- The Washington Times - Tuesday, September 2, 2008
COMMENTARY:

higher education” (www.martynemko.com/articles/americas-most-overrated-product-higher-education–id1539).

U.S. Department of Education statistics show that 76 out of 100 students who graduate in the bottom 40 percent of their high-school class do not graduate from college, even if they spend eight-and-a-half years in college. That’s even with colleges having dumbed down classes to accommodate such students. Only 23 percent of the 1.3 million students who took the ACT college entrance examinations in 2007 were prepared to do college-level study in math, English and science. Even though a majority of students are grossly underprepared to do college-level work, each year colleges admit hundreds of thousands of such students.

While colleges have strong financial motives to admit unsuccessful students, for failing students the experience can be devastating. They often leave with their families, or themselves, having piled up thousands of dollars in debt. There is possibly trauma and poor self-esteem for having failed, and perhaps embarrassment for their families. Mr. Nemko says worst of all is that few of these former college students, having spent thousands of dollars, wind up in a job that required a college education. It’s not uncommon to find them driving a taxi, working at a restaurant or department store, performing some other job that they could have had as a high school graduate or dropout.

What about students who are prepared for college? First, only 40 percent of each year’s 2 million freshmen graduate in four years; 45 percent never graduate at all. Often, having a college degree does not mean much. According to a 2006 Pew Charitable Trusts study, 50 percent of college seniors failed a test that required them to interpret a table about exercise and blood pressure, understand the arguments of newspaper editorials, and compare credit card offers. About 20 percent of college seniors did not have the quantitative skills to estimate if their car had enough gas to get to the gas station. According a recent National Assessment of Adult Literacy, the percentage of college graduates proficient in prose literacy has declined from 40 percent to 31 percent within the past decade. Employers report that many college graduates lack the basic skills of critical thinking, writing and problem-solving.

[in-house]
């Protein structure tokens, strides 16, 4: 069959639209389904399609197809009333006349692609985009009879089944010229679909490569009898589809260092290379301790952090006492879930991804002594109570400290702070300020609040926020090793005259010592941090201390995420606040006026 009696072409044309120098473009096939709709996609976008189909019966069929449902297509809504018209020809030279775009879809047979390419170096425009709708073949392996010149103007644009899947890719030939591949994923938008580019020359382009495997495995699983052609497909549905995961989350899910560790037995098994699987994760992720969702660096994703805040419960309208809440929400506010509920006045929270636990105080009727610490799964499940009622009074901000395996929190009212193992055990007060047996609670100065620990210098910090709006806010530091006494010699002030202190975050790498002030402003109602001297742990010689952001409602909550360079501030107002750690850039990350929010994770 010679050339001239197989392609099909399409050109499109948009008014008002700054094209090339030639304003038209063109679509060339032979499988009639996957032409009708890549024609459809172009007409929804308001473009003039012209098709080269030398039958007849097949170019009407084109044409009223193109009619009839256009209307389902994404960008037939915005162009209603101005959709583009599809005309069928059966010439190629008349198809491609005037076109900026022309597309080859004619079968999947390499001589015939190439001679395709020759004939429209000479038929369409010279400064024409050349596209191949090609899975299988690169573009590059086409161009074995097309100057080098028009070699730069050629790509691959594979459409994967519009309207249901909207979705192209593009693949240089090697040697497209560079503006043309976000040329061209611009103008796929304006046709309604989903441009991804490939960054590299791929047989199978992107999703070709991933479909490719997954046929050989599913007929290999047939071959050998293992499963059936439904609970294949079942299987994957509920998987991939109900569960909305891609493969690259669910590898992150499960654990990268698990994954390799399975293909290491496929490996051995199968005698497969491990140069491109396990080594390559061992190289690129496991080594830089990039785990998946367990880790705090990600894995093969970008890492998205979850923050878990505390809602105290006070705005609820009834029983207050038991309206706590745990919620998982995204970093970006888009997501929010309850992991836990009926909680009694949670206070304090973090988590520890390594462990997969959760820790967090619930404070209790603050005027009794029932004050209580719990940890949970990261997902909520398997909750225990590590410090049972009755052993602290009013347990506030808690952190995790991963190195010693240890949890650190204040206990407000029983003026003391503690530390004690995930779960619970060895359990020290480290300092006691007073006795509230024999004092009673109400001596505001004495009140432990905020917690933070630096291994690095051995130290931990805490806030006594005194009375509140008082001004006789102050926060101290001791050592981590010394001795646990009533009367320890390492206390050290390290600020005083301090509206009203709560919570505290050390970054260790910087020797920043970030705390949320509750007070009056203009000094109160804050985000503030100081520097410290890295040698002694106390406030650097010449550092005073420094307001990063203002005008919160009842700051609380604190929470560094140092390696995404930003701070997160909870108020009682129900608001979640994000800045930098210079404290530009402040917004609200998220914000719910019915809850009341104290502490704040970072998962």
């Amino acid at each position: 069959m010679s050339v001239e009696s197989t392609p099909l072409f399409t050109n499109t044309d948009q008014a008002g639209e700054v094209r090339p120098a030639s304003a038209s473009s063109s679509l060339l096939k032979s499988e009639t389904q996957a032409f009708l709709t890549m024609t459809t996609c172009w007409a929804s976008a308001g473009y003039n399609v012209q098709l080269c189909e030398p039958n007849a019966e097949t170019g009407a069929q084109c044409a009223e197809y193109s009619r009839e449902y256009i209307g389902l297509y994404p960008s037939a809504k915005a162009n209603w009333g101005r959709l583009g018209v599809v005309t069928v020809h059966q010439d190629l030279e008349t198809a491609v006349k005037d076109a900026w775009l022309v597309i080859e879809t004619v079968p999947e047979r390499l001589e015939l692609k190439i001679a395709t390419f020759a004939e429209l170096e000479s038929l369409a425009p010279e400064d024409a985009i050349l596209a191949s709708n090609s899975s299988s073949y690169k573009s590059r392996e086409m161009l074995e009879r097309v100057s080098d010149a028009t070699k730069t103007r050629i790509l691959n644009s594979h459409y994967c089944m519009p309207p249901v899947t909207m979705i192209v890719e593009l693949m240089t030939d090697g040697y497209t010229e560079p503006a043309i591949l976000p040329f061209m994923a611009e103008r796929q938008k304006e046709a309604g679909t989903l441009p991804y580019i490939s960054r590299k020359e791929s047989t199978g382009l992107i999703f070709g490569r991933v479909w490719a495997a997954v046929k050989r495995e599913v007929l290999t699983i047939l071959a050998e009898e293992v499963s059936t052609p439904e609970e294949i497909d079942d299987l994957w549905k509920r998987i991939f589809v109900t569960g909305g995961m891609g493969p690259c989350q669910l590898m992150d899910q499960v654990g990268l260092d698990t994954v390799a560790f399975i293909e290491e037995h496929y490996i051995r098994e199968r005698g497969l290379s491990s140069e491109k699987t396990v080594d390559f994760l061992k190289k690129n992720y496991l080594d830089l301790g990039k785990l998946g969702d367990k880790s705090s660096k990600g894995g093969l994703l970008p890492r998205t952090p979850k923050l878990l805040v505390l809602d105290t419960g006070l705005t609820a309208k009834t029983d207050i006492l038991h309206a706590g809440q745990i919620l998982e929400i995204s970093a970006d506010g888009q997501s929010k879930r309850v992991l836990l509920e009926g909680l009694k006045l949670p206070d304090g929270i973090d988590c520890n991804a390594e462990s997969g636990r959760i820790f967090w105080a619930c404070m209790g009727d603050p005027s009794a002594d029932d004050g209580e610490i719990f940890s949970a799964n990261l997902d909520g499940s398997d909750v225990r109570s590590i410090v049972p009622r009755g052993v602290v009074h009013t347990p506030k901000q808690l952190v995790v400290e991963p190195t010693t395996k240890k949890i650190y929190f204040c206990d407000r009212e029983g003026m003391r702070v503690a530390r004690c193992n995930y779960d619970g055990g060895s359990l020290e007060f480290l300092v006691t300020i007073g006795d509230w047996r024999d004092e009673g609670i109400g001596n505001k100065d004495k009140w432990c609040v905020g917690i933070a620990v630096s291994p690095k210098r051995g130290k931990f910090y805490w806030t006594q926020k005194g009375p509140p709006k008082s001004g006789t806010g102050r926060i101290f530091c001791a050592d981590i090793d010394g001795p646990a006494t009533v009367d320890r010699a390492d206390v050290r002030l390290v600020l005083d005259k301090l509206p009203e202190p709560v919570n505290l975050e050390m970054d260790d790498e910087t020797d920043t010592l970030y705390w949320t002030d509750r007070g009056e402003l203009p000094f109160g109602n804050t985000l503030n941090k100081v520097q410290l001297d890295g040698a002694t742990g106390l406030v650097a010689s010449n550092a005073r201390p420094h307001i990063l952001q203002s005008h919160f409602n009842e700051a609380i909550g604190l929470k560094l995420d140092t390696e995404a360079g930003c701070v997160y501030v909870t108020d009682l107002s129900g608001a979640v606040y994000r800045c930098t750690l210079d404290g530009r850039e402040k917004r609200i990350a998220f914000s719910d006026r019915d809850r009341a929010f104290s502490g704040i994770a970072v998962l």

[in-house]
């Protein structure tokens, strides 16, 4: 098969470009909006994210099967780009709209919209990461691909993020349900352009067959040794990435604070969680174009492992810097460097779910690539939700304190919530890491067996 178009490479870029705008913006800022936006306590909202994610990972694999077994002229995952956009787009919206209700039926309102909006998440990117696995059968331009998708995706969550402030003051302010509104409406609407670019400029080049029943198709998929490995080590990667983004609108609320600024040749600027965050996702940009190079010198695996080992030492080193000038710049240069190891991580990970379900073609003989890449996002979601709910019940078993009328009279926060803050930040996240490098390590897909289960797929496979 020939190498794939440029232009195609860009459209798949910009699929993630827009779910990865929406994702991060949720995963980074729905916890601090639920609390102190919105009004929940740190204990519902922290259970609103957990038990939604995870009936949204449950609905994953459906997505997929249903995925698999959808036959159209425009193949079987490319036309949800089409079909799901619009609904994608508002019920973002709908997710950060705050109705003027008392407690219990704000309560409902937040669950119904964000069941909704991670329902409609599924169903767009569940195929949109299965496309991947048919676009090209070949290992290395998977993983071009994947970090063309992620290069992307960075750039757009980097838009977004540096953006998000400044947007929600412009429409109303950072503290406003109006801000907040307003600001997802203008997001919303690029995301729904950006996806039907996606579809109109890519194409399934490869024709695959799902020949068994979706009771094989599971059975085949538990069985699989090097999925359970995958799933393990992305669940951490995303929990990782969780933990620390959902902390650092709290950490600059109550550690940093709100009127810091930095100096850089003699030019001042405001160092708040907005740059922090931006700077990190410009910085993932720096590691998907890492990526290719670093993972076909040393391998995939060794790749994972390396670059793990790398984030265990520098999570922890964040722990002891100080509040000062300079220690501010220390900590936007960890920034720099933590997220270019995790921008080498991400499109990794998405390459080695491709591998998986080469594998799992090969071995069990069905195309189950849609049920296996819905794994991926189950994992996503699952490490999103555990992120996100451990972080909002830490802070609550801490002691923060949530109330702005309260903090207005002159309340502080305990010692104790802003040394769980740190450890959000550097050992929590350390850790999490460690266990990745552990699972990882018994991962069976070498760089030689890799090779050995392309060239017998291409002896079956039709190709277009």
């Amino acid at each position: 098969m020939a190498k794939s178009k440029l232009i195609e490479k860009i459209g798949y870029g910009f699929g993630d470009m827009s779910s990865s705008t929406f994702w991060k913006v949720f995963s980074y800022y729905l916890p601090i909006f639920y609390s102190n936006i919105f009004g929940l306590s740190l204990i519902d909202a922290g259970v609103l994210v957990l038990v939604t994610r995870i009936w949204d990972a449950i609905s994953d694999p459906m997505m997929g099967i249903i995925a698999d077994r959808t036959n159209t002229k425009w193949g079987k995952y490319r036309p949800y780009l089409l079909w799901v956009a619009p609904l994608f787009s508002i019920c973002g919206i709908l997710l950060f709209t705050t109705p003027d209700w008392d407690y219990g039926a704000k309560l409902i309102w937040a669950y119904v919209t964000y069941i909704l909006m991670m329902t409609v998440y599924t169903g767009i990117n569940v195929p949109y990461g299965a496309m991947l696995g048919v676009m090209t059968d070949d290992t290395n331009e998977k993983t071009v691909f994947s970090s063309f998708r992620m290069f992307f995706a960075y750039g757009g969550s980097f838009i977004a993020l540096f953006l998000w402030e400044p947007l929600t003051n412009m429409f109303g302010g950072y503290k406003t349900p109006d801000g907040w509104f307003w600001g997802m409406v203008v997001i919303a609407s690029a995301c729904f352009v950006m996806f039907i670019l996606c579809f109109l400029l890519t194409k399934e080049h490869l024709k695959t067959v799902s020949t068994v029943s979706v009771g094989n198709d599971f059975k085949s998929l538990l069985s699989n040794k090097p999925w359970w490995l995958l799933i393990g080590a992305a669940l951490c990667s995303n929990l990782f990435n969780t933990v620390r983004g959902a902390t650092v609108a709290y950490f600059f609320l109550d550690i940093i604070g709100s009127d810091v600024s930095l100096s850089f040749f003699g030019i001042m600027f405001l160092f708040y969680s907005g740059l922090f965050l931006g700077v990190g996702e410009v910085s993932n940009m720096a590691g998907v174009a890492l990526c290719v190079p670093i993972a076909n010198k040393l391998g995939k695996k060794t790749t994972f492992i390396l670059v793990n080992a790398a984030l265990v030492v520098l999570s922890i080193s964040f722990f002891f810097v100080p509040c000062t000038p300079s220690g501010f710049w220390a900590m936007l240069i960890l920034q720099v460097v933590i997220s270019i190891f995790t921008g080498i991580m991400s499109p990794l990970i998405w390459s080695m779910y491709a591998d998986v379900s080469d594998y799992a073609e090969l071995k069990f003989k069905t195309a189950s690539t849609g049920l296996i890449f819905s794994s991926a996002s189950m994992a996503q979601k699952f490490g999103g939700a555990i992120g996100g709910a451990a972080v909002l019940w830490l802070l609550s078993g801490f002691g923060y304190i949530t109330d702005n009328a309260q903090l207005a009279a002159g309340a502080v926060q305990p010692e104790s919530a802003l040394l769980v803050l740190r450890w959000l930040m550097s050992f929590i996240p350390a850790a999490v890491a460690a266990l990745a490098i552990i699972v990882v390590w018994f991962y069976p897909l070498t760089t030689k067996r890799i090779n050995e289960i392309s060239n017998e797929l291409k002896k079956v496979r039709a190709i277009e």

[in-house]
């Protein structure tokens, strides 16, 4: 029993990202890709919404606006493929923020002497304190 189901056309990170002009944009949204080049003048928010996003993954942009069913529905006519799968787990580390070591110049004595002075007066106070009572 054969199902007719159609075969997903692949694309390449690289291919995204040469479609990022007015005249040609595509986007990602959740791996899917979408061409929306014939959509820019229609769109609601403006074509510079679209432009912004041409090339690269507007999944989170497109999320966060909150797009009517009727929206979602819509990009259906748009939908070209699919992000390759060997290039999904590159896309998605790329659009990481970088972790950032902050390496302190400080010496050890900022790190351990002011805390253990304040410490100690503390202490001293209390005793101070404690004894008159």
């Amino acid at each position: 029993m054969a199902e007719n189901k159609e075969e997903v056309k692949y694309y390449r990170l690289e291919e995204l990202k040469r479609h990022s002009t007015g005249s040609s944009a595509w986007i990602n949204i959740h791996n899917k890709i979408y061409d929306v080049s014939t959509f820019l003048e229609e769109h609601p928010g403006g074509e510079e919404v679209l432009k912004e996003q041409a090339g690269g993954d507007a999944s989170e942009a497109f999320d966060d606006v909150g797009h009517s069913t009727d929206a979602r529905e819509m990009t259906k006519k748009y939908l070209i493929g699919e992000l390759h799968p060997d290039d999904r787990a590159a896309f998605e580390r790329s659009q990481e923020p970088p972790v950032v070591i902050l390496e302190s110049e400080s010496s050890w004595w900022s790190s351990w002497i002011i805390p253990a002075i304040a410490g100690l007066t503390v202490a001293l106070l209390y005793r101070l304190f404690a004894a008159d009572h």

Colleges are in business. Students are a cost. Research is a profit center. When colleges boast about having this professor who has won a science award or that professor who has won the Nobel Prize, very often an undergraduate student will never be taught by that professor. It is a “bait and switch” tactic and very often your youngster will take classes not taught by a professor but taught in large classes by a graduate student. Faculty members who bring in large grants are more highly valued than faculty who teach well. Teaching excellence is so often undervalued that the late Ernest Boyer, vice president for Carnegie Foundation for the Advancement of Teaching, quipped that, “Winning the campus teaching award is the kiss of death when it comes to tenure.”

Parents and taxpayers cough up billions upon billions of dollars to the nation’s colleges and universities. Colleges make money whether students learn or not, whether they graduate or not, and whether they get a good job after graduating or not. Colleges and universities engage in “bait and switch,” confer fraudulent degrees and engage in other practices that would bring legal sanctions if done by any other business.

There is little or no oversight of the nation’s more than 4,000 colleges and universities that enroll more than 17 million students.

Some colleges, such as Grove City College and Hillsdale College, do a fine job of undergraduate education. Useful information about what colleges are doing what can be found in the Delaware-based Intercollegiate Studies Institute’s “Choosing the Right College” (https://isi.org/college–guide/choosing–right–college.html).

Walter E. Williams is a nationally syndicated columnist and professor of economics at George Mason University.

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